THE VIEW FROM CHAOS MANOR
View 542 October 27 - November 2, 2008
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October 27, 2008
I will be spending the day at the Microsoft Professional Developers Conference at the Los Angeles Convention Center. PDC is a big deal; this year it's odd, because after PDC is done, there will be, also in Los Angeles at the Convention Center, WinHEC, the Windows Hardware Engineering Conference. WinHEC is held every year; PDC is less frequent and held when needed. I'll be at both, and if there's anything to be learned about the future I'll find it out.
Mail will be light until I catch up; I am due at PDC at 0 dark hundred. There is a discussion of free trade and the crash over in mail.
I managed to get to the PDC keynote on time. Ari and Peter had held a seat for me right up front, so I was as close as one can get when Ray Ozzie -- the Chief Software Architect now that the Fearless Leader has gone on to other matters -- introduced Windows Azure, otherwise known as Microsoft more-or-less Blue, the Microsoft Cloud Computing system. Don't take my frivolous tone as judgment: there's a lot to like about this, and there are many implications. I am inclined to dislike Network Computing, but I am assured this isn't really that.
I find that it was an exhausting day and tomorrow, which is likely to be Windows 7, will be the same, so I'll hang on; this isn't a place for breaking news anyway, and I'll have more considered comments in a day or so. Peter Glaskowsky and I spent an hour talking with Windows Azure product managers, and I think I understand what's happening here.
The LA Times has tapes of a 2003 Chicago party at which Obama was apparently being chummy with the PLO spokesman in the US. Ayers was present. I say this from an article in the Times; the tape hasn't been released for reasons not explained.
I do not know why the tape isn't news, but apparently the LA Times doesn't think so.
XCOR & Rich Pournelle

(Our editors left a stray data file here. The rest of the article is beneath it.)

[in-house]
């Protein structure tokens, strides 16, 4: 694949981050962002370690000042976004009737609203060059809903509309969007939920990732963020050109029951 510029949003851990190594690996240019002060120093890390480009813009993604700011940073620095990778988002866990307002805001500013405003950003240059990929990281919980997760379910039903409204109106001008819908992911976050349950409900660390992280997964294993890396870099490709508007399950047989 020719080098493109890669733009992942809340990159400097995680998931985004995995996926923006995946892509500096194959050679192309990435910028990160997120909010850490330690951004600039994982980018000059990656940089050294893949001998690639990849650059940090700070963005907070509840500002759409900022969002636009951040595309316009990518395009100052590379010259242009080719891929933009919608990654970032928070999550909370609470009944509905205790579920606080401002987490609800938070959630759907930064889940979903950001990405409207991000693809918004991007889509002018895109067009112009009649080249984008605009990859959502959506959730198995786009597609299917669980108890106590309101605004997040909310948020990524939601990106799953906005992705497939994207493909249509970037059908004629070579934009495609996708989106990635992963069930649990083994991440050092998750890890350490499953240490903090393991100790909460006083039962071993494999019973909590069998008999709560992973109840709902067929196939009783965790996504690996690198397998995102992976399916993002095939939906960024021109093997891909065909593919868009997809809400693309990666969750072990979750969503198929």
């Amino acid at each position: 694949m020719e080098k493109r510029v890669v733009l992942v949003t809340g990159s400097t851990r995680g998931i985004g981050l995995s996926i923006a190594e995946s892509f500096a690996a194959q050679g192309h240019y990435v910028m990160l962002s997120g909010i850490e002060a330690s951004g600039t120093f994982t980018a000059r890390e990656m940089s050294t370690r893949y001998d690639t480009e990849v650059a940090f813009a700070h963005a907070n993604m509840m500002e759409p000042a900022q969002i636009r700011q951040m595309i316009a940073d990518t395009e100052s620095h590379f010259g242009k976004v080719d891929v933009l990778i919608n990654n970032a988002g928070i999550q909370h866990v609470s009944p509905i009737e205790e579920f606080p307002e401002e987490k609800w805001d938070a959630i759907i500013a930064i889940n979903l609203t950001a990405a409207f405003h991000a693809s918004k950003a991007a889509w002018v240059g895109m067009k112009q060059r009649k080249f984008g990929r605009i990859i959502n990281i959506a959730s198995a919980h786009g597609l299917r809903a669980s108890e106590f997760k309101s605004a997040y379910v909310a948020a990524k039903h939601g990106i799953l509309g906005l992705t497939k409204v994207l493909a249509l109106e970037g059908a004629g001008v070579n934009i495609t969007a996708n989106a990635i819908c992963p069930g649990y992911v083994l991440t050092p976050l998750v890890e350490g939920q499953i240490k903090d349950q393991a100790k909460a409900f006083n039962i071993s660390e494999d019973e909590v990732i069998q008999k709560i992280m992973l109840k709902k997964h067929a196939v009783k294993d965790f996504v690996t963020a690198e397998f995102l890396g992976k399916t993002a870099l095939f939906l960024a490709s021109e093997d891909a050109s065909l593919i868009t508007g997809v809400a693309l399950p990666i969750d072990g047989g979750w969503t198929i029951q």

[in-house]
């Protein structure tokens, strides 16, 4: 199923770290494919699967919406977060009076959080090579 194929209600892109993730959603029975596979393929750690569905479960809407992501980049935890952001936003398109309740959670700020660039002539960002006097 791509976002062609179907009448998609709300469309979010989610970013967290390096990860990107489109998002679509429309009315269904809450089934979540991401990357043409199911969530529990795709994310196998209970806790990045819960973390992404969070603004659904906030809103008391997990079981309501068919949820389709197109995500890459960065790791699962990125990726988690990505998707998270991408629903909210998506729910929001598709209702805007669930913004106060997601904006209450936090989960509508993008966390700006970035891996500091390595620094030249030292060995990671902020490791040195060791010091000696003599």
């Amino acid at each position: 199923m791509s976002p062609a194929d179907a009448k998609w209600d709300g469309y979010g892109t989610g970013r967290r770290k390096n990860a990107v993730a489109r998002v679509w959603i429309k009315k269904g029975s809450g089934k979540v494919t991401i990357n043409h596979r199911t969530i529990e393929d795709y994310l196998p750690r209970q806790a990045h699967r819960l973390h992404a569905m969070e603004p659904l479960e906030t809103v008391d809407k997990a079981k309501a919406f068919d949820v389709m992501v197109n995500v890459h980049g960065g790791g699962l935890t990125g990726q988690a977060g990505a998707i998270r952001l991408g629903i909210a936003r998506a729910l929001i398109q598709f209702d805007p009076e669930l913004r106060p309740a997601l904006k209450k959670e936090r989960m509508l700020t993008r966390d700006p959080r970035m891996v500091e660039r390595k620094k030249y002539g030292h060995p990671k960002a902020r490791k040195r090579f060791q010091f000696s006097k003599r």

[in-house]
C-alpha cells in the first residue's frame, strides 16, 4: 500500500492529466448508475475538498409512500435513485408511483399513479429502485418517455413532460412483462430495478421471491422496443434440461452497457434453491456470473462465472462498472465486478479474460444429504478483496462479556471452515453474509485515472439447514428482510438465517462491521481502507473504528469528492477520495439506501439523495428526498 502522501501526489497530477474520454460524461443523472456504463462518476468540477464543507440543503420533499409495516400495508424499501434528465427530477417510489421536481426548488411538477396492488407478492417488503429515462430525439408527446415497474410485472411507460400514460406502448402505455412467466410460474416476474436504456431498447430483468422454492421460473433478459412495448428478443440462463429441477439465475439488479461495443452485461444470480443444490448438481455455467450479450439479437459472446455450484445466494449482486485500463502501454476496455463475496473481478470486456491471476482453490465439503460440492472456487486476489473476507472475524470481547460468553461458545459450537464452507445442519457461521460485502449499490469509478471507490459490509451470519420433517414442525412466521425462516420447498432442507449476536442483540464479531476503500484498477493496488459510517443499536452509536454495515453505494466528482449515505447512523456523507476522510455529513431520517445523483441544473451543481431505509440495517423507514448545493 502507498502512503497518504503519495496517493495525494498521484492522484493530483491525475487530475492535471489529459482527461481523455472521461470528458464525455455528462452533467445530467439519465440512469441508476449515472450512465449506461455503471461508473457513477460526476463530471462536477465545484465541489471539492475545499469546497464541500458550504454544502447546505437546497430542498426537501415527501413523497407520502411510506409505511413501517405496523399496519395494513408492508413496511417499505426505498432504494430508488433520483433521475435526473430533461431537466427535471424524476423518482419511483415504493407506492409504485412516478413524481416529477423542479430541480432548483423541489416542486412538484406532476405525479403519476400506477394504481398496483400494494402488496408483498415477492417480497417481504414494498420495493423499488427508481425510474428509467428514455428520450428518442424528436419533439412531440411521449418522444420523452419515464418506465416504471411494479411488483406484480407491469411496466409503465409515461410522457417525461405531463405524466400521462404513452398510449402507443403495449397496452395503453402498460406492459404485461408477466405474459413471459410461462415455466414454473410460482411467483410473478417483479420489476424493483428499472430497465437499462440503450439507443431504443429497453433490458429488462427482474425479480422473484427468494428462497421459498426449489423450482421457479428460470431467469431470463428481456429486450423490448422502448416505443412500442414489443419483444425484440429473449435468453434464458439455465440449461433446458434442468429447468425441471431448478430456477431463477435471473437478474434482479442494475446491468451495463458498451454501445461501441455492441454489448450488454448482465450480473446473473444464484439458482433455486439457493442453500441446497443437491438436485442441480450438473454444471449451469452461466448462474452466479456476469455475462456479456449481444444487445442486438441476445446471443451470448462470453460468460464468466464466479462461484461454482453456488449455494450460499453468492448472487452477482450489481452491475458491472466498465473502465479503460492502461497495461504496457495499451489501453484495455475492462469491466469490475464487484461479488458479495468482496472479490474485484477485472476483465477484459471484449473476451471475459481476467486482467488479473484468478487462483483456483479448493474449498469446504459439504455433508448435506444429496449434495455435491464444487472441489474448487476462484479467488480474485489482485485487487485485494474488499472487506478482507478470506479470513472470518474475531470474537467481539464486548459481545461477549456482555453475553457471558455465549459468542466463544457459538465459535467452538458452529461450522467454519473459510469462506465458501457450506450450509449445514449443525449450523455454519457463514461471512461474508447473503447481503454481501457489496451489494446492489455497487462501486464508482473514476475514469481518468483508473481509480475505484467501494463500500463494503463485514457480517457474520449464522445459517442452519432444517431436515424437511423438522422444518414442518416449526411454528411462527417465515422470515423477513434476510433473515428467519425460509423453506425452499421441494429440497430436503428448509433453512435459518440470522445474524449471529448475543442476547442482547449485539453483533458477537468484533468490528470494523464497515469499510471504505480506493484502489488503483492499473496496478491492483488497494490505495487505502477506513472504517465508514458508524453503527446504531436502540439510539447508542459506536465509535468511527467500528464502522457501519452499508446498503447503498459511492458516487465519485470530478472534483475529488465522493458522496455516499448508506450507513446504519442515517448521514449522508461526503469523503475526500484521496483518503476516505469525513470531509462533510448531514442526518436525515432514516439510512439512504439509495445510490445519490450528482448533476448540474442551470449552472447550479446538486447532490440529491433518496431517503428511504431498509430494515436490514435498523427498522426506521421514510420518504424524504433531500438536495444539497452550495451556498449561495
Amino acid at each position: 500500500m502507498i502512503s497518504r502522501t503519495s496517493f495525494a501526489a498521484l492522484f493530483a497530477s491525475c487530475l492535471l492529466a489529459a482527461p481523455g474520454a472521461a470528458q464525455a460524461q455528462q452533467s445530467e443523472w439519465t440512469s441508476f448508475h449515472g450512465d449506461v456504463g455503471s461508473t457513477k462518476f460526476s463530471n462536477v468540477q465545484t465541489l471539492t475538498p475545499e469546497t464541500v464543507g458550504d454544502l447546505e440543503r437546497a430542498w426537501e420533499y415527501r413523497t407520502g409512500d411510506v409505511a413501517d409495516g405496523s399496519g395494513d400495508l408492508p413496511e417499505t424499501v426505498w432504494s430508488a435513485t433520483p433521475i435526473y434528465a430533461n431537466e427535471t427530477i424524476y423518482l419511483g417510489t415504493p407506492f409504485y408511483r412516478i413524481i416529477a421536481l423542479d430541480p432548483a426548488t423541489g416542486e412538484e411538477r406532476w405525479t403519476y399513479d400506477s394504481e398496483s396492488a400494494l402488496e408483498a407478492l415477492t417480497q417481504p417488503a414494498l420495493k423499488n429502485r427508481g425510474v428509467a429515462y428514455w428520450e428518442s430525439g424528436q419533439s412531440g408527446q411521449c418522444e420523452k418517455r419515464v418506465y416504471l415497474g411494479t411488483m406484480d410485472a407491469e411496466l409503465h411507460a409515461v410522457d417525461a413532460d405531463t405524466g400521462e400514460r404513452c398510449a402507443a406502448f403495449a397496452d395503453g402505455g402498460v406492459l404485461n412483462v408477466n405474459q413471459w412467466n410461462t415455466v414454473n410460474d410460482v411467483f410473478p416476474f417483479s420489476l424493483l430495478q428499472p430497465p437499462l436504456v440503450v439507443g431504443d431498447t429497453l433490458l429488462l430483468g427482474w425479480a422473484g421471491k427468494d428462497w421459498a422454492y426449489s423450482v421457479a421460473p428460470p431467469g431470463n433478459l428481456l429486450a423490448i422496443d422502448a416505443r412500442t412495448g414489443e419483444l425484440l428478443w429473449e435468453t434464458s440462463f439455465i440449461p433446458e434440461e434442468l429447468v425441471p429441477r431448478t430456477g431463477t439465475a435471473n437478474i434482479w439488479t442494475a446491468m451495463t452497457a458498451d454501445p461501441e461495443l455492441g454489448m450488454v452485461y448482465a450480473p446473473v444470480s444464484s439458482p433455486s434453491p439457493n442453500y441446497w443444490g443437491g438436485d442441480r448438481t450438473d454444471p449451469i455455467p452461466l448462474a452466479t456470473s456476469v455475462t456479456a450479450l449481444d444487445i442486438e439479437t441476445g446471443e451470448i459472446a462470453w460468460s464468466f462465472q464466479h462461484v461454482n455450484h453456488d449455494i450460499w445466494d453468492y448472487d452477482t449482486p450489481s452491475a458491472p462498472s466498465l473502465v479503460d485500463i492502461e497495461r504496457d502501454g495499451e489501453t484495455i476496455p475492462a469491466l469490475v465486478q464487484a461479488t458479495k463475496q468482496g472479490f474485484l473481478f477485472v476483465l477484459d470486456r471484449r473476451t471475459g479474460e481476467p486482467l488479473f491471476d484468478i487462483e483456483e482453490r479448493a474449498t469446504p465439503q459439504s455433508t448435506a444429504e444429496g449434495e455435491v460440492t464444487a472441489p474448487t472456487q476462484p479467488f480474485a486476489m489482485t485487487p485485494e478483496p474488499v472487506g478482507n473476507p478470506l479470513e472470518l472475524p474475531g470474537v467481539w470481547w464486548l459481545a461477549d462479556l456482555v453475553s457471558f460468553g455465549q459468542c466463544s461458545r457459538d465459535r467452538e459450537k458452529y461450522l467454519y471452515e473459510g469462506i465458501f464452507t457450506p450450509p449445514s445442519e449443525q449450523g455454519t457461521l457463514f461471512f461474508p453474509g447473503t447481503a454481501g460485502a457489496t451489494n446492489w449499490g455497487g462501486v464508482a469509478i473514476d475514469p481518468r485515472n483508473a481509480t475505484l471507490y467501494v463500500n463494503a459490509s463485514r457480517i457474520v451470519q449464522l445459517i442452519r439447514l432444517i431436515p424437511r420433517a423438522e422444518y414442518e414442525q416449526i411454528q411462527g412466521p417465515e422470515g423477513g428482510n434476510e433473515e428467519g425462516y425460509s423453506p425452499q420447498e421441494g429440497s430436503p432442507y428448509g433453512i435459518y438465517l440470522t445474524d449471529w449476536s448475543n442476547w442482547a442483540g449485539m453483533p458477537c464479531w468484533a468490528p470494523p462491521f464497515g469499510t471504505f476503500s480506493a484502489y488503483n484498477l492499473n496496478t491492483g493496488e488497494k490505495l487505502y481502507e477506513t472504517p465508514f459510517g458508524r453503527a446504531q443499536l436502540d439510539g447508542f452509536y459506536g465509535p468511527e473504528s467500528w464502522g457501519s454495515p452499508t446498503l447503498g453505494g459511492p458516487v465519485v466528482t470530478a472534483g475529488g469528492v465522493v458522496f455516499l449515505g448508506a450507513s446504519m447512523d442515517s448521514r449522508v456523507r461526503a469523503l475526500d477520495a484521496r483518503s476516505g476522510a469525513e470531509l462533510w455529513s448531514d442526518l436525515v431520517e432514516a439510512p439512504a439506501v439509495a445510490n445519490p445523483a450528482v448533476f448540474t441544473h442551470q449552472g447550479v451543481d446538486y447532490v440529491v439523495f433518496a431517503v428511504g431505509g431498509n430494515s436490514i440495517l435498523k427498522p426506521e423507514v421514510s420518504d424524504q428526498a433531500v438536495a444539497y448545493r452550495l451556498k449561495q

Today's The Bakersfield Californian interview with pictures.
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|This week:||Tuesday, October
Got to PDC at 0 dark thirty, learned something about Windows 7 and other stuff, and spent the afternoon with Michael Miller, Richard Doherty, Peter Glaskowsky, and Auri Rahiumzadeh, all old friends. I've known Michael since he wrote for Popular Computing back in McGraw Hill days. That was a long time ago, before he went to InfoWorld and became editor in chief -- and that was quite a while ago, too.
Anyway it was a good day for learning, and ended at Universal City with Peter and Auri and Michael. I just got back and I am exhausted. There will be more tomorrow.
October 29, 2008
The Microsoft PDC conference is still on, but it's increasingly narrowly technical and not too useful for me; so I slept in late today and I'm not going down there. I'll be doing my column for next week about what went on at PDC and try to get it up before I go down there to WinHEC for more of what I hope won't quite be the same.
Just at the moment I am put off my stride by Firefox, which has done it to me again. I tried to open a link in mail. Firefox told me there was this update I should install. I let it do that. Of course then Firefox came up with all my preferences gone, and my 60 or so open tabs in one long horizontal string. I know there is a place I can set that, and I should have written it down on a Postit and glued it to the monitor, since if you are going to use Firefox you'll have to live with resetting the configuration fairly frequently. When Firefox works it works OK, and I'm used to it; but I wish I had invested my learning time into Internet Explorer, which doesn't seem to reset your options whenever it feels like it. Meanwhile I have wasted a lot of time and creative energy into trying to get Firefox to look as it did last night. If there's a place in Tab Mix Plus options to set the tabs display option I can't find it. I know it's there for I used it before, but apparently the intention of Firefox is to weed out all those who don't have nearly perfect memories. Why do they do this?
I presume someone will tell me how to do this. This time I'll write it by hand an put it into my log book.
For reasons I do not understand, after working as a stupid long horizontal ribbon for half an hour, Firefox is now displaying three lines of tabs the way I wanted it to. Moreover, thanks to all you who told me how to fix things in future : although in this case no fix was needed. It was set properly, but someone Windows Vista wasn't told for a while; eventually it found out.
For the record: it's Tools | Addons | Tab Mix Plus (and you must then select that) | Options | Display | Tab Bar and you will finally have drilled down to where you can fix the display. Actually, once you know that, then Tool | Options | Tab Mix Plus Options will let you find it if you know where to look. Anyway, thanks to everyone.